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Published: April 6th 2011
After hearing horror stories about conditions on the Pelni ferries (sleeping on brown paper on deck possibly in the rain, and never taking you eye off your backpacks for a minute for fear of being robbed) we decided to splash out and book a first class cabin. The ferry to Tual on the Kei Islands was due at midnight and expected to take 11 hours, which on Pelni usually means 12 / 13 hours, so we figured we'd sleep for much of the time.
Not far behing schedule the Ceremai sailed into Bandaniera port at 12.50. we were up by it's hooter, that was the beauty of Vita Guesthouse, it was a stones throw away and when you're sitting on the decking (or lying on the bed as we were, you can watch the ferries docking so no need to be hanging around the port for hours. - at least that was the plan. After what we thought was a good length of time for docking, we said goodbye to Alan and walked through the night market to the port, although it was gone 1am it was more like midday as there was so much activity and light.
we arrived at the port, Stefan, the German guy was there waiting to wave us off. Everywhere was chaos, hundreds of people milling round carrying huge boxes, sacks or other large items including furniture. Some items being lowered down the side of the ship on ropes narrowly missing passengers trying to get on or off. Endless lines of people were clamering down the middle staircase while others were struggling down from the stairs from economy class being hampered by others trying to get on carrying their huge cargo!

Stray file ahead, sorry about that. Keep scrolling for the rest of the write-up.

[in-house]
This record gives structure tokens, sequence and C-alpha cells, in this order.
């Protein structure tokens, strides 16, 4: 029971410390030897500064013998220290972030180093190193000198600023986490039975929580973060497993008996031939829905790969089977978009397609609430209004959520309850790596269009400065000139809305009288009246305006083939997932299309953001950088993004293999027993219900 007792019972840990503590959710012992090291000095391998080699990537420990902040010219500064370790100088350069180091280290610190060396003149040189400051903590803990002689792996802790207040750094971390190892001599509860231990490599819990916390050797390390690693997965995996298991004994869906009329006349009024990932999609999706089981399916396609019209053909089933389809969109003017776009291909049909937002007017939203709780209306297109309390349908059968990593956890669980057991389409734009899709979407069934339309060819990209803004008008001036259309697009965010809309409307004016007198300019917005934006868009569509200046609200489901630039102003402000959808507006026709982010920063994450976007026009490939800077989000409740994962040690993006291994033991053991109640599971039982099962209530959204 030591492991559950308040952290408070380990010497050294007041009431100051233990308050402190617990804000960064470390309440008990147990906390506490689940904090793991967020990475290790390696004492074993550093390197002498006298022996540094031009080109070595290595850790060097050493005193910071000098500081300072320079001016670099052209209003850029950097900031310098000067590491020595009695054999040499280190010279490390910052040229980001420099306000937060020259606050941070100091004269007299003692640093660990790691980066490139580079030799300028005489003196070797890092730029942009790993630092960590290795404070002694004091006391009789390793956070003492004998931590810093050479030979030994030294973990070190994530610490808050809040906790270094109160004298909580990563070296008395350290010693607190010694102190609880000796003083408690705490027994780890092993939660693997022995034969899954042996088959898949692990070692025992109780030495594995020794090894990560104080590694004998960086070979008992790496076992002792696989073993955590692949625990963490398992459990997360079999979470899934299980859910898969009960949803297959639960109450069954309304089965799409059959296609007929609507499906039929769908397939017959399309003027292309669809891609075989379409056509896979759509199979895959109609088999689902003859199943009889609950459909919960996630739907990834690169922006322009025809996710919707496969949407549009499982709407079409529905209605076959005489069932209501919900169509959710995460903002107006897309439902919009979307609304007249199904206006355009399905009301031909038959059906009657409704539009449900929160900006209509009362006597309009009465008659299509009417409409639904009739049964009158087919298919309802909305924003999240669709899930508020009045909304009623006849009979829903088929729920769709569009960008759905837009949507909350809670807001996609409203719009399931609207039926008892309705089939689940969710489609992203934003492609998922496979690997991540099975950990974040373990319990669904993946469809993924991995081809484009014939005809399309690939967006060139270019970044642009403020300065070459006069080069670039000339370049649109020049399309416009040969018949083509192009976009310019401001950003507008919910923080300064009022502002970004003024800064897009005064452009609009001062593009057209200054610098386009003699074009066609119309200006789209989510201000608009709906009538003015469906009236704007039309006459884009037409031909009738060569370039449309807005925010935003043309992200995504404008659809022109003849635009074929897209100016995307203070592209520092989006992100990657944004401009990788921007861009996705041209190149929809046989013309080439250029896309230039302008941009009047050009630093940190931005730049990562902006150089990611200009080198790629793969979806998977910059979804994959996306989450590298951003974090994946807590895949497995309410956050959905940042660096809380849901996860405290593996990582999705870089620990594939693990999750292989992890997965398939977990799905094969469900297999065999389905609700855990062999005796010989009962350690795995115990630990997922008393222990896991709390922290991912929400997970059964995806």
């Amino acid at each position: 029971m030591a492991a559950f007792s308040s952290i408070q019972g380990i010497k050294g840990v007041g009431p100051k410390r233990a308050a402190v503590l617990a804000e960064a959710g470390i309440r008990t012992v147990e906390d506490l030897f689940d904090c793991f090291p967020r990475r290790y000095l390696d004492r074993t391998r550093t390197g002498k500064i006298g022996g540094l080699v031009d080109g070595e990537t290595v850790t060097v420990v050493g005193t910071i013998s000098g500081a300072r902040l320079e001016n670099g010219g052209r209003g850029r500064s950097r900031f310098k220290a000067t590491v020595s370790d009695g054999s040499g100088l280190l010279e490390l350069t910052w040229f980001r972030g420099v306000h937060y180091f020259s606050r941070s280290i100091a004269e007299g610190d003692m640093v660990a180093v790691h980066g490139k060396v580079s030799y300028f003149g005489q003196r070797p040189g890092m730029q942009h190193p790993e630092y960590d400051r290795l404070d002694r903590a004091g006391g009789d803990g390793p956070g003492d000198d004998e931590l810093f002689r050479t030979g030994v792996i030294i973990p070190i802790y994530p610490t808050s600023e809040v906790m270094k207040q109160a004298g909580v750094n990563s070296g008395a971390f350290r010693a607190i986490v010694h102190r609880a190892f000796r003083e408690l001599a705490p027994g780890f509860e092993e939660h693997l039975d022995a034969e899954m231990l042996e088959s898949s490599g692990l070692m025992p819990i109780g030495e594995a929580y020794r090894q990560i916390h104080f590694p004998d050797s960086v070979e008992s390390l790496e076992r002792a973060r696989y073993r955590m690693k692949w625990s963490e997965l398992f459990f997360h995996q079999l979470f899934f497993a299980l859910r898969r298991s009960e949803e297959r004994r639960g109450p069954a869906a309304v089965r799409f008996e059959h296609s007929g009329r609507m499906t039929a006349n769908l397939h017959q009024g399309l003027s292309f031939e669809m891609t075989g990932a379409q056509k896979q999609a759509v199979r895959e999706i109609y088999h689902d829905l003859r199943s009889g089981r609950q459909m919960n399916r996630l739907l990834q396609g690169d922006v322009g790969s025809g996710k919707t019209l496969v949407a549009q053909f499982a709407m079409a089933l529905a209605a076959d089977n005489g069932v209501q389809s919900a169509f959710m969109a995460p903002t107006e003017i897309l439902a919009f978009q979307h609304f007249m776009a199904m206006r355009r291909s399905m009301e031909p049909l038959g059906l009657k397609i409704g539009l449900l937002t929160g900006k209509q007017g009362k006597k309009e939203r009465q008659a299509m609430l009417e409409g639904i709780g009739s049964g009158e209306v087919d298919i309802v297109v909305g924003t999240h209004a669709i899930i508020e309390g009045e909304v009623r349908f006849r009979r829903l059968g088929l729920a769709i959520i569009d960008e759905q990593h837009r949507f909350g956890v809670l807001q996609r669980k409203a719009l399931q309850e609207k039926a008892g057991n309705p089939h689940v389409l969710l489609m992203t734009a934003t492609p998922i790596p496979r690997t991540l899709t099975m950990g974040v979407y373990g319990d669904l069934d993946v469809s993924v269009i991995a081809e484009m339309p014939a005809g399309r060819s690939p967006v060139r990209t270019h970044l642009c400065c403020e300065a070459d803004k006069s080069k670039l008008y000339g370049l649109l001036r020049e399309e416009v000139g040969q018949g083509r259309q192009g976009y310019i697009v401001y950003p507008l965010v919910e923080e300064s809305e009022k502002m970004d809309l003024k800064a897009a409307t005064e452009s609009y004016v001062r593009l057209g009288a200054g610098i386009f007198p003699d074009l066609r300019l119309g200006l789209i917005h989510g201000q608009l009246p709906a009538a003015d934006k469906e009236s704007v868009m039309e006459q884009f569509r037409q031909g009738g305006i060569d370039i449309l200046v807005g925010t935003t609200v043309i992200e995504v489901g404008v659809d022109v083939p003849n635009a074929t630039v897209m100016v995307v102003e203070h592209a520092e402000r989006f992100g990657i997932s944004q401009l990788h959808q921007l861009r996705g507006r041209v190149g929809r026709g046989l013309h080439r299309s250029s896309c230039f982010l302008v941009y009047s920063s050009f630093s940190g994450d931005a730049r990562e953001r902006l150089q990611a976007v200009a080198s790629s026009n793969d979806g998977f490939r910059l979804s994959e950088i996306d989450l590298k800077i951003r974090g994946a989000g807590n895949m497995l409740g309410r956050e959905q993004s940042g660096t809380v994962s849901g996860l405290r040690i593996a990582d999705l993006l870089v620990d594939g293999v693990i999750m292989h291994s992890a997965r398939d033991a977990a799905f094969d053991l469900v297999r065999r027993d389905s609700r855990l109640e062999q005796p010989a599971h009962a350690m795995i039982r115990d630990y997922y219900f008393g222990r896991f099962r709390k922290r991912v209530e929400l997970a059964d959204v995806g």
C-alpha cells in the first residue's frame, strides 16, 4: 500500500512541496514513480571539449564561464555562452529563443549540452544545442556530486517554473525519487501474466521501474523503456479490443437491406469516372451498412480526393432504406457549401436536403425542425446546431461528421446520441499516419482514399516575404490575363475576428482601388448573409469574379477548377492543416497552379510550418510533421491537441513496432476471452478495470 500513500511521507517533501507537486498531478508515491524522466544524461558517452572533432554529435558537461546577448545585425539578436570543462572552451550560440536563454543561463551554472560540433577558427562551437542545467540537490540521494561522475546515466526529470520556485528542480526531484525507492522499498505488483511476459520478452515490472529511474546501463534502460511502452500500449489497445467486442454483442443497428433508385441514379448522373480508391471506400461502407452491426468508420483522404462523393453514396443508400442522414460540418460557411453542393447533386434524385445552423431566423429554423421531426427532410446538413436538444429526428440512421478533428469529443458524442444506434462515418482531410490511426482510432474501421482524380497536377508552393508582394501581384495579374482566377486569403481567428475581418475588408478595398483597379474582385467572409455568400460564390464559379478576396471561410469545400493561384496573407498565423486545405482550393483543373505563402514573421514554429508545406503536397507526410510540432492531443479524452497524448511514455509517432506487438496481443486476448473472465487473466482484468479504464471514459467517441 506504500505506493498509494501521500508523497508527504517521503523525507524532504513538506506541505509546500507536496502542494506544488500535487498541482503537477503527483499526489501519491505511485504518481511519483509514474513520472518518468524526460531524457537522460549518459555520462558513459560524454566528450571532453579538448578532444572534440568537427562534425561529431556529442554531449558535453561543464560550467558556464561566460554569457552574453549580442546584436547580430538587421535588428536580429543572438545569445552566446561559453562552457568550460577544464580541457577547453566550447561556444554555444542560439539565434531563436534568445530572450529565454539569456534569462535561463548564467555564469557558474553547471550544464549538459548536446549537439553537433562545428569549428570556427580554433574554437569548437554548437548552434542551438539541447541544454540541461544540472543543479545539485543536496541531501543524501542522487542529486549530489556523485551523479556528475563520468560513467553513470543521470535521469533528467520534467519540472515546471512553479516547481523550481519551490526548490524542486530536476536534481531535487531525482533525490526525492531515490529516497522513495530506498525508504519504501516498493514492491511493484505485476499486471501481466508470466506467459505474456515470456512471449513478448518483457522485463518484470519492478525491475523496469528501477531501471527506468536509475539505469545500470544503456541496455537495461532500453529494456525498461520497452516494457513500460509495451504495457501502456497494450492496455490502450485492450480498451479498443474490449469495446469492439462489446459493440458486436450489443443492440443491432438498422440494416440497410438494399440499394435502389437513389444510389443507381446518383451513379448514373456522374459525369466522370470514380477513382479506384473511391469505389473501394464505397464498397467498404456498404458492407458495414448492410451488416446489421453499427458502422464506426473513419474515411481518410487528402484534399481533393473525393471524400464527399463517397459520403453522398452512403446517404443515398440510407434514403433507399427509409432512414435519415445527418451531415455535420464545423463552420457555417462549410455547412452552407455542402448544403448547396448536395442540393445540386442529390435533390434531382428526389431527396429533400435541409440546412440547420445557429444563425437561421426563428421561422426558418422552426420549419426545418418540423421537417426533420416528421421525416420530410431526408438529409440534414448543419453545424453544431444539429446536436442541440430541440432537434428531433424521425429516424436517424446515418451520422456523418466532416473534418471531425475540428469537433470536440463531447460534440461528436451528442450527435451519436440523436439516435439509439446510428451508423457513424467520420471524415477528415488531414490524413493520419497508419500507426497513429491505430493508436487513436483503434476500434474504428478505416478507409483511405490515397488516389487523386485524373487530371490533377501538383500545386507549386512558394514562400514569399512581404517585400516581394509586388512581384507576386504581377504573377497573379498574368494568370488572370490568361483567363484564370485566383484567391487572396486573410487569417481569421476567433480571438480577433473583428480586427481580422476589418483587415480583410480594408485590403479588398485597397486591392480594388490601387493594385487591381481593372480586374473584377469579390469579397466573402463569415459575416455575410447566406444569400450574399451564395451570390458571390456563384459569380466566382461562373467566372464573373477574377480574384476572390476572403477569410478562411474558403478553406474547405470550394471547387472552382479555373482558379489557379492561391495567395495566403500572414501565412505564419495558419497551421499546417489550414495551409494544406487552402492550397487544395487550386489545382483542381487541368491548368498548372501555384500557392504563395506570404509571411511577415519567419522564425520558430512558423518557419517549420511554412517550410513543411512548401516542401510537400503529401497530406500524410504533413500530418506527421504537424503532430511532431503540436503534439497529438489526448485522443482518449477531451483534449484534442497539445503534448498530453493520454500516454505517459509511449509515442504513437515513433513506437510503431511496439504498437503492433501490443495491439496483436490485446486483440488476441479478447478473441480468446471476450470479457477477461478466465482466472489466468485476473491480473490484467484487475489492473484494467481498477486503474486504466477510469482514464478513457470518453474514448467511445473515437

When at last the stream of people coming down the stairs subsided we were allowed to push our way up. We were shown to cabin 6010 not 6024, as allocated on our tickets, but we ruluctantly accepted. It was actually ok and compared to the hoards of people camped out on the floor in the corridors we considered ourselves lucky. We soon fell asleep to the rocking motion of the boat.
We were woken up several times with announcements we couldn't understand apart from the word 'kapal' - meaning boat. We just hoped it wasn't telling us to man the life boats!
At 7.15am I dragged myself out of
bed to investigate breakfast and was informed we only had 10 minutes left before it was cleared away. We quickly ate our cold omlette and rice but declined the sweet black tea.
Around midday we had lunch of rice and fish - what a suprise! A live band was playing in the dining room but it sounded more like kareoke!
Finally around 1pm we docked in Tual and then the fun began, once we got down the steps the crush to leave the port was terrible, sweaty bodies tightly packed together under the burning sun, one false slip and you'd be trampled on for sure! All we could do was shuffle along and try not to get seperated.
After haggling over prices we got a Bemo to take us to Nagur Bloat, the most popular beach area. It seemed a lot further than we'd expected and we ended up at Coaster Cottages, they looked nice but were an extortinate $60 a night and all rooms were full anyway. After much asking around we were taken to a loseman (cheap guesthouse) next door to a kareoke bar. As it was Sunday the kareoke was in full swing. Another
English, about our age, were checking in and as we were beginning to think we'd end up sleeping on the beach, we checked on too despite the rooms being more basic than basic!
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